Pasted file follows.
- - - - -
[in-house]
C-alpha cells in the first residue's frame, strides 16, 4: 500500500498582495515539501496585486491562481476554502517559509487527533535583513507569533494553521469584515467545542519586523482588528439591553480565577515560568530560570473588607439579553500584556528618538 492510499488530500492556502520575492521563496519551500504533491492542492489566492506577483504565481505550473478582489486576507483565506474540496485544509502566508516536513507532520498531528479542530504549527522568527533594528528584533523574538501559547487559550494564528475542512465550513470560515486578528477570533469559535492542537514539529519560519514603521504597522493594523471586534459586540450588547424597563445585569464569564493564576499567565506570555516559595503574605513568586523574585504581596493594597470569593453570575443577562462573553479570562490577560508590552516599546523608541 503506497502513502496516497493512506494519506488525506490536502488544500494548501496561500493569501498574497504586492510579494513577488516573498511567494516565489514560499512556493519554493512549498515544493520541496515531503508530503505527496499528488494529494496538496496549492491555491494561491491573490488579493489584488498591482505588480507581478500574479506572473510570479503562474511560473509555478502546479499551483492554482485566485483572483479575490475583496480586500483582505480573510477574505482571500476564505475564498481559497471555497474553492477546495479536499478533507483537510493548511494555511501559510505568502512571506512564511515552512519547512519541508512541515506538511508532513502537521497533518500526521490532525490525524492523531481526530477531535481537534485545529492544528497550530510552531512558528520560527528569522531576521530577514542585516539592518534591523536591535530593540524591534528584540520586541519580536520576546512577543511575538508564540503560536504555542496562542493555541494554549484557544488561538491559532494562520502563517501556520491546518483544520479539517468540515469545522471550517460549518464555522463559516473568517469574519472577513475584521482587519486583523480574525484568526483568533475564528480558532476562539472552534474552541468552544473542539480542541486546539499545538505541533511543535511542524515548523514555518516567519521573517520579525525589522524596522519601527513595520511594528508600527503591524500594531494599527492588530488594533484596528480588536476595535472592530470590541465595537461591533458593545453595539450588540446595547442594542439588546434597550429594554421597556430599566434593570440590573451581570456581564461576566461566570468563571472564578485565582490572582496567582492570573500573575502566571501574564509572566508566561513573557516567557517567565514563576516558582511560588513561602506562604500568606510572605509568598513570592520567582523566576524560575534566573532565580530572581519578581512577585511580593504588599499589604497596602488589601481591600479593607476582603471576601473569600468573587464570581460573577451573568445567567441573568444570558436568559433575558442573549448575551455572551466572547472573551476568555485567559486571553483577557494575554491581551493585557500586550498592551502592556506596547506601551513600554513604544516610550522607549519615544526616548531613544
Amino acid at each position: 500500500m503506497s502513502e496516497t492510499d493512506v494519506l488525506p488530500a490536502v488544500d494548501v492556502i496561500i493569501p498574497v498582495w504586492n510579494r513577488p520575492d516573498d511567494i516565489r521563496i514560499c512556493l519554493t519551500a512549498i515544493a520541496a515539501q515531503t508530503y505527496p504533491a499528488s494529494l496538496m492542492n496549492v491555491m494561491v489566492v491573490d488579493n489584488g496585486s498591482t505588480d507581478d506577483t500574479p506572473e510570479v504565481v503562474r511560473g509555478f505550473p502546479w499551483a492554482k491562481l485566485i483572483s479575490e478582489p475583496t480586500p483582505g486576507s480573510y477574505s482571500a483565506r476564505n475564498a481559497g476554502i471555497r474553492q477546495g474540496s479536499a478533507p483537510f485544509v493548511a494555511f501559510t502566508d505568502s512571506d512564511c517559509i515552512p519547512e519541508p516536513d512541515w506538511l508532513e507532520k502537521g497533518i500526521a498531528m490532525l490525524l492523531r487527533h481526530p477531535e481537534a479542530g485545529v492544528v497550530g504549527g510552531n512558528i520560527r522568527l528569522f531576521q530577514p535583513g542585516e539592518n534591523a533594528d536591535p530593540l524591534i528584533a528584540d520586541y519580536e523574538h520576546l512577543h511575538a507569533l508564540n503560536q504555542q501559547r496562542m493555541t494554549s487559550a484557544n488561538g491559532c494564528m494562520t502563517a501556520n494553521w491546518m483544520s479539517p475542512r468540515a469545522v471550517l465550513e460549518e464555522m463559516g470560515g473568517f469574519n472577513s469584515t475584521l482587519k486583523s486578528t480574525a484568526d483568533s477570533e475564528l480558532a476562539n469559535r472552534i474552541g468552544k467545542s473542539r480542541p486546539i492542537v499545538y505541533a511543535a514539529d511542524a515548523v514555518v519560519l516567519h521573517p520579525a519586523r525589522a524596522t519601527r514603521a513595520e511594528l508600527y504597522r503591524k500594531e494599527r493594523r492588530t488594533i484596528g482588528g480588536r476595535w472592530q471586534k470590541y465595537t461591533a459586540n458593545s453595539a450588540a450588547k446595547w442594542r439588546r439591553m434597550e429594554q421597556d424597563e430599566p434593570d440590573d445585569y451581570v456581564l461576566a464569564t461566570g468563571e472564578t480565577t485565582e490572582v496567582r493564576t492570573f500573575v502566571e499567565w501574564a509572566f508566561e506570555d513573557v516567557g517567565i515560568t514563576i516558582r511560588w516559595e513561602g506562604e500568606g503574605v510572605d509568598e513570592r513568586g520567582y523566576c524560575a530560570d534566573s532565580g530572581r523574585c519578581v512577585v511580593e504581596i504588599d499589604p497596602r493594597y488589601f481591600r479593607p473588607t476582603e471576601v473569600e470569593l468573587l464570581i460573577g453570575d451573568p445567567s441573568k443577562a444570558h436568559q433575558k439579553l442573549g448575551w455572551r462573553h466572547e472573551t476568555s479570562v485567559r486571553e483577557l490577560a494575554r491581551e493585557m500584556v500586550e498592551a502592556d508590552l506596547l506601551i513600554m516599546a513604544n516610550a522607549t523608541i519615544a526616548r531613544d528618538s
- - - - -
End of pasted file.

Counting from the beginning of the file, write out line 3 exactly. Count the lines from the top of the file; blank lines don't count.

Amino acid at each position: 500500500m503506497s502513502e496516497t492510499d493512506v494519506l488525506p488530500a490536502v488544500d494548501v492556502i496561500i493569501p498574497v498582495w504586492n510579494r513577488p520575492d516573498d511567494i516565489r521563496i514560499c512556493l519554493t519551500a512549498i515544493a520541496a515539501q515531503t508530503y505527496p504533491a499528488s494529494l496538496m492542492n496549492v491555491m494561491v489566492v491573490d488579493n489584488g496585486s498591482t505588480d507581478d506577483t500574479p506572473e510570479v504565481v503562474r511560473g509555478f505550473p502546479w499551483a492554482k491562481l485566485i483572483s479575490e478582489p475583496t480586500p483582505g486576507s480573510y477574505s482571500a483565506r476564505n475564498a481559497g476554502i471555497r474553492q477546495g474540496s479536499a478533507p483537510f485544509v493548511a494555511f501559510t502566508d505568502s512571506d512564511c517559509i515552512p519547512e519541508p516536513d512541515w506538511l508532513e507532520k502537521g497533518i500526521a498531528m490532525l490525524l492523531r487527533h481526530p477531535e481537534a479542530g485545529v492544528v497550530g504549527g510552531n512558528i520560527r522568527l528569522f531576521q530577514p535583513g542585516e539592518n534591523a533594528d536591535p530593540l524591534i528584533a528584540d520586541y519580536e523574538h520576546l512577543h511575538a507569533l508564540n503560536q504555542q501559547r496562542m493555541t494554549s487559550a484557544n488561538g491559532c494564528m494562520t502563517a501556520n494553521w491546518m483544520s479539517p475542512r468540515a469545522v471550517l465550513e460549518e464555522m463559516g470560515g473568517f469574519n472577513s469584515t475584521l482587519k486583523s486578528t480574525a484568526d483568533s477570533e475564528l480558532a476562539n469559535r472552534i474552541g468552544k467545542s473542539r480542541p486546539i492542537v499545538y505541533a511543535a514539529d511542524a515548523v514555518v519560519l516567519h521573517p520579525a519586523r525589522a524596522t519601527r514603521a513595520e511594528l508600527y504597522r503591524k500594531e494599527r493594523r492588530t488594533i484596528g482588528g480588536r476595535w472592530q471586534k470590541y465595537t461591533a459586540n458593545s453595539a450588540a450588547k446595547w442594542r439588546r439591553m434597550e429594554q421597556d424597563e430599566p434593570d440590573d445585569y451581570v456581564l461576566a464569564t461566570g468563571e472564578t480565577t485565582e490572582v496567582r493564576t492570573f500573575v502566571e499567565w501574564a509572566f508566561e506570555d513573557v516567557g517567565i515560568t514563576i516558582r511560588w516559595e513561602g506562604e500568606g503574605v510572605d509568598e513570592r513568586g520567582y523566576c524560575a530560570d534566573s532565580g530572581r523574585c519578581v512577585v511580593e504581596i504588599d499589604p497596602r493594597y488589601f481591600r479593607p473588607t476582603e471576601v473569600e470569593l468573587l464570581i460573577g453570575d451573568p445567567s441573568k443577562a444570558h436568559q433575558k439579553l442573549g448575551w455572551r462573553h466572547e472573551t476568555s479570562v485567559r486571553e483577557l490577560a494575554r491581551e493585557m500584556v500586550e498592551a502592556d508590552l506596547l506601551i513600554m516599546a513604544n516610550a522607549t523608541i519615544a526616548r531613544d528618538s